While Minnesota was the only respondent to break out how it’s allocating spending for different media, local TV was on everybody’s list of media.

“We did a prior campaign last October that featured a big splashy billboard, as well as newspaper, magazine and online,” says Steve Gooch, communications/marketing director, Avenue H, Utah’s exchange. “This time, we feel that TV advertising will be most advantageous to get the message out to people throughout the entire state.”

Roskowski says he is confident that local hospitals, clinics and medical centers will spend heavily to reach the newly insured, although he hasn’t yet gotten a handle on how much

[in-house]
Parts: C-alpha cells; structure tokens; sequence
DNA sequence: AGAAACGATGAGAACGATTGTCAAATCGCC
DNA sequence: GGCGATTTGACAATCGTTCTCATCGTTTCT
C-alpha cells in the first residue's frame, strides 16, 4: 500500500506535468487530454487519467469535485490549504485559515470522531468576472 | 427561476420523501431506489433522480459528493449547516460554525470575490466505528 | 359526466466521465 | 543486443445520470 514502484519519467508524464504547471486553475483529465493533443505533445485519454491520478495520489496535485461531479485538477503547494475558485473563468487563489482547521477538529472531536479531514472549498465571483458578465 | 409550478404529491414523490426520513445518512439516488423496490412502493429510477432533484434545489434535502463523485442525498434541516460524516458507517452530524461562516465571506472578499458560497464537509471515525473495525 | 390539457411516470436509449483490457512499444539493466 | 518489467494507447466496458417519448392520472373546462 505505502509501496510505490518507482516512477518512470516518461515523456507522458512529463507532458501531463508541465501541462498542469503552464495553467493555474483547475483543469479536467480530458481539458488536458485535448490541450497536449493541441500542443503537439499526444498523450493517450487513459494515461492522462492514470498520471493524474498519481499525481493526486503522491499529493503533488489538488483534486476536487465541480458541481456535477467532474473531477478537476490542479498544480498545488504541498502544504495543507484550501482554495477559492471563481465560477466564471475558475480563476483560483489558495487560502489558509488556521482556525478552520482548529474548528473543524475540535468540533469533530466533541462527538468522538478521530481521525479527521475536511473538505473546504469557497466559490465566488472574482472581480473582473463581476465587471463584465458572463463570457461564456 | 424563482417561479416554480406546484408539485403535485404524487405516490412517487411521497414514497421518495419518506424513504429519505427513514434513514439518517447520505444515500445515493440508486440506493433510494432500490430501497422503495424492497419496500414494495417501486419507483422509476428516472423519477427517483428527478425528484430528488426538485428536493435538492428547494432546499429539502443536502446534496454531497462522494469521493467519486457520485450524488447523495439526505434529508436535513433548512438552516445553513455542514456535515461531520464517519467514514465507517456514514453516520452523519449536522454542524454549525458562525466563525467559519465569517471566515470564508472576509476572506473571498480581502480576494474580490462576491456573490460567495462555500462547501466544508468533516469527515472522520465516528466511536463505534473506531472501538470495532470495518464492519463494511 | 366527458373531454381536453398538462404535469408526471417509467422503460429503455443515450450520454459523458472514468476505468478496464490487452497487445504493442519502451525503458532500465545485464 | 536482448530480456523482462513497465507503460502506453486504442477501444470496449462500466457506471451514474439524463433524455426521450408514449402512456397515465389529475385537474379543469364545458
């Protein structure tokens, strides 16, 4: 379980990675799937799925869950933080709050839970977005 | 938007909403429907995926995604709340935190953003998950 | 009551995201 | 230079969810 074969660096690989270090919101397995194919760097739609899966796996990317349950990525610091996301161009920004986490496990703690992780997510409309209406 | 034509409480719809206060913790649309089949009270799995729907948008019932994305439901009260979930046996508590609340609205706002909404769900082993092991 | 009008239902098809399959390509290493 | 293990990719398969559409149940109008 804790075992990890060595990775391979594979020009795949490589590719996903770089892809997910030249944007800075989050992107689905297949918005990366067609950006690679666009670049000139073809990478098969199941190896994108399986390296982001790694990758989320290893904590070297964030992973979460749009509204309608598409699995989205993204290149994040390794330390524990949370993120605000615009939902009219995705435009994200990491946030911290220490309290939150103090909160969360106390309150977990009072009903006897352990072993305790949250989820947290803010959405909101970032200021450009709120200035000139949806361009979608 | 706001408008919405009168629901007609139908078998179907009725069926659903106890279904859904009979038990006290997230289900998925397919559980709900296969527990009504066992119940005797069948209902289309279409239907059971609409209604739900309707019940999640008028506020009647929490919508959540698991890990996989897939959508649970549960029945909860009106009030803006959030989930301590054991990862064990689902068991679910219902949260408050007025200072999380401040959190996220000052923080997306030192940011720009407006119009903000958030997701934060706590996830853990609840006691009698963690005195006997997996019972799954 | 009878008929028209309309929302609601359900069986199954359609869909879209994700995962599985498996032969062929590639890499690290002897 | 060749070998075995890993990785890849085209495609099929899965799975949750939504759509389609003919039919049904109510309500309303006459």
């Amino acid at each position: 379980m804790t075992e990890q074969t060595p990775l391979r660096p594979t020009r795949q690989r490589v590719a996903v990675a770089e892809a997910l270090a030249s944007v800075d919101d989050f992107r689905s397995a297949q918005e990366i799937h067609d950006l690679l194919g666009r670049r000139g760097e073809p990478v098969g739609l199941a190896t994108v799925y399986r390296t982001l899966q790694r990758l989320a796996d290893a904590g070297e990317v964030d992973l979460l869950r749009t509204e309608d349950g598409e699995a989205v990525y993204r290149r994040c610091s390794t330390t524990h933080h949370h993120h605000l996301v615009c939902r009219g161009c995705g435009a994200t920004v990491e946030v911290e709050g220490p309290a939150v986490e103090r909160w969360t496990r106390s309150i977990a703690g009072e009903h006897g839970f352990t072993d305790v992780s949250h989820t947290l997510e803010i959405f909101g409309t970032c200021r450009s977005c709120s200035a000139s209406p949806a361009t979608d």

Like the big insurance providers, some of the big hospitals may take a wait-and-see approach, he says. “But most are committing to this and saying, you know what, we see this as an opportunity to gain more patients into our hospitals.  We’re ready for it.  We’re going to welcome it and we’re going to market ourselves accordingly.

“There’s a business opportunity on the local, local level” that should benefit those who “try to ramp up their business,” he says.

This story originally appeared in TVNewsCheck’s Executive Outlook, a quarterly print publication devoted to the future of broadcasting. Subscribe here.


Comments (0)

Leave a Reply


More News